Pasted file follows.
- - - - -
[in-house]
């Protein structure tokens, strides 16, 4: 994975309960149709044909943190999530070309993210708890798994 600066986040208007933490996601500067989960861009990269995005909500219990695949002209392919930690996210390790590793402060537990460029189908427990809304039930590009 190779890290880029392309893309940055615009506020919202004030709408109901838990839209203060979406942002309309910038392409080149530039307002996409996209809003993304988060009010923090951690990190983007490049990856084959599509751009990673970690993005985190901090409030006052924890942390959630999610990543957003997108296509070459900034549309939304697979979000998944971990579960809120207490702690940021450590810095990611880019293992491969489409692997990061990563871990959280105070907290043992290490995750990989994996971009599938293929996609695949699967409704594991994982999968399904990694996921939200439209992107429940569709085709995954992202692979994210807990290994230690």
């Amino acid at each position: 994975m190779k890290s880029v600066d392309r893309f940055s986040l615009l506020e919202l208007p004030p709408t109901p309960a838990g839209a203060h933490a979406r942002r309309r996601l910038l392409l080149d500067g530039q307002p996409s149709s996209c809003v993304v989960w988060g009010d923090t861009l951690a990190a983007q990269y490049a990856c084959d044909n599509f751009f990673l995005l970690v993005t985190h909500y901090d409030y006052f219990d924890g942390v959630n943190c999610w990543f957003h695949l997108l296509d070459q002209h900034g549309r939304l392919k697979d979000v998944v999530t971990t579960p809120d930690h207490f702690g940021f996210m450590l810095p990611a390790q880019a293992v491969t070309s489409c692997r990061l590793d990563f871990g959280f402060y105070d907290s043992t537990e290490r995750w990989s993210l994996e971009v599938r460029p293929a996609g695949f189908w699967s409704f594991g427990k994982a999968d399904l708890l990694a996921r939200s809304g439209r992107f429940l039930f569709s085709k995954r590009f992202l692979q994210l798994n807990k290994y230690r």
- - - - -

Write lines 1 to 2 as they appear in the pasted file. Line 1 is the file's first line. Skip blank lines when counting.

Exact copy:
[in-house]
């Protein structure tokens, strides 16, 4: 994975309960149709044909943190999530070309993210708890798994 600066986040208007933490996601500067989960861009990269995005909500219990695949002209392919930690996210390790590793402060537990460029189908427990809304039930590009 190779890290880029392309893309940055615009506020919202004030709408109901838990839209203060979406942002309309910038392409080149530039307002996409996209809003993304988060009010923090951690990190983007490049990856084959599509751009990673970690993005985190901090409030006052924890942390959630999610990543957003997108296509070459900034549309939304697979979000998944971990579960809120207490702690940021450590810095990611880019293992491969489409692997990061990563871990959280105070907290043992290490995750990989994996971009599938293929996609695949699967409704594991994982999968399904990694996921939200439209992107429940569709085709995954992202692979994210807990290994230690």